The Shakespeare Conference: SHK 23.0353 Monday, 27 August 2012
Date: August 26, 2012 5:56:33 PM EDT
Subject: Re: Shorthand
Steve Urkowitz continues with Lear 3.6 “take up to keep”. The variant itself is not very important, I agree. But the point of the discussion may be missed if other Q1 errors affecting the F revision are not given equal time (in the sense that corruption adds up).
> But could the “take up to keepe (Q1 uncorrected, Q2) /
> take up the King (Q1 corrected) / take up, take up (F)”
> possibly have been done without an “author-function” ?
> Yes, but it is supportable or even minutely important if
> and only if you rip it from its surrounding context.
The surrounding context (writ large) is Q1 corruption, much of which the reviser (Q1 to F) is unable to overcome.
> (Confession: When I was writing Shakespeare’s
> Revision of King Lear. I completely overlooked this
> “Q1 uncorrected- Q1 Corrected- Q2 - F variant.”
As I noted earlier, Steve overlooks most all these variants, because of which he must assume (with Gabriel Egan and other “revisionists”) that Shakespeare was unconcerned or unable to fix Q1 text while he made profound changes—primarily by cuts.
The tendency to argue “Shakespearean revision” on that basis is justly criticized. Anyone can cut dialogue and there is no way to say who did. True, no one can say who didn’t. But when the cuts are surrounded by surviving corruptions one may presume they are non-authorial.
> Gerald Downs . . . feels that either of the two
> alternatives to the first shot, “take up to keepe,”
> ain’t anything but typesetters or your odd corrector
> in the printing house doing what typesetters and
> correctors always did, or maybe stenographers and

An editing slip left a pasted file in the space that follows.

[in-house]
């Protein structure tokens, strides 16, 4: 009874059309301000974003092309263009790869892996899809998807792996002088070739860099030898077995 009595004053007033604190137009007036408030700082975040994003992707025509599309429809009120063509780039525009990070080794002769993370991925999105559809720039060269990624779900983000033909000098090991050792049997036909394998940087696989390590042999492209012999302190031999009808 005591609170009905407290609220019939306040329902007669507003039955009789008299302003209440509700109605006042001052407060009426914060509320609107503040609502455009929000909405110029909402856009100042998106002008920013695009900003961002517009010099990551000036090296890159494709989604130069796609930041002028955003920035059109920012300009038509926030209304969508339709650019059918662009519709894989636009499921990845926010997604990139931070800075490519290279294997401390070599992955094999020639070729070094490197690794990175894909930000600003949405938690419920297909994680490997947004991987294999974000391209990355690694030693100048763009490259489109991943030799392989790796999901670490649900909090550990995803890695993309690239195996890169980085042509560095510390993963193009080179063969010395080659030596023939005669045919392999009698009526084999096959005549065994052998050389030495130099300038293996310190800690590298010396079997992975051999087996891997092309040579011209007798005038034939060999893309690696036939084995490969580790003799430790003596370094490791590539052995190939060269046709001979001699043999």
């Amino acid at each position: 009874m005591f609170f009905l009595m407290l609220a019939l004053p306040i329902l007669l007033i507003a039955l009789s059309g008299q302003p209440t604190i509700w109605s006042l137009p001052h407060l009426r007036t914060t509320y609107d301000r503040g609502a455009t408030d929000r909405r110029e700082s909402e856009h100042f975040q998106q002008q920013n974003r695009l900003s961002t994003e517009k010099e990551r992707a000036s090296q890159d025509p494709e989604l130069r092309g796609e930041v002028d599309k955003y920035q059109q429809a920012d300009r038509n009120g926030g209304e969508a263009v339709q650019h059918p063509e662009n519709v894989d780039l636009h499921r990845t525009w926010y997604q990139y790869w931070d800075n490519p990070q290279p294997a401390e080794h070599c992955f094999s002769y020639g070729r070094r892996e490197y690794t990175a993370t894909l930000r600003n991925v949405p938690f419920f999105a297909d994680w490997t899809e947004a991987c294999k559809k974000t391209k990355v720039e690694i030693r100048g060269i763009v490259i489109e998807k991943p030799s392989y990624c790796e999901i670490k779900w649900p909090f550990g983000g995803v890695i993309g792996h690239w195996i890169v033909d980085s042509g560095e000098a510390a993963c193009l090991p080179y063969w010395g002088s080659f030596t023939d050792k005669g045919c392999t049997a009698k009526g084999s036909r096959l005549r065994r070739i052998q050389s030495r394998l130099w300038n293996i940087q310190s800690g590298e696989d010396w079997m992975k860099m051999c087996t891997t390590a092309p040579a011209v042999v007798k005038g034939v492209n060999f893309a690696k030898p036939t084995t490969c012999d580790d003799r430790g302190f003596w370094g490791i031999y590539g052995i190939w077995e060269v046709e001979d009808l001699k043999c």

> their auxiliaries may have done: he says, “for one thing,
> “take up” looks . . . like emending . . . graphic error;
> achievable by anyone, and not to be taken as evidence
> for Shakespeare”
To be clear, I think “take up the king” was Q1 copy, misread “take up to keep”. Qb corrected the error but Qa got through to F by “take up take up”, a graphic guess. This indicates, with a lot of other evidence, that F is a revision of Q1.
Participation in Lear discussion may be auxiliary to stenography, like it or not. I think Q1 copy was right in this instance, however transmitted.
> Look . . . at the text surrounding the . . . passage.
> Big stuff happening!
A cut. Stone takes note, “Reflective comment at the close of a scene: the motive is once again retrenchment.”
> Of course, I’ve been criticized unmercifully for saying
> . . . “Shakespearean” . . . and that actually anyone at
> all could have cut the Q material. . . . Sure. Like anyone
> at all could carve Michaelangelo’s David by simply
> cutting out the marble that isn’t the statue.
Bad analogy. Of these matters we must understand that analytical bibliography (Qa, Qb, Q2), sense and nonsense, printing practices, and open-season on a public text all trump “only Shakespeare” insistence.
Gerald E. Downs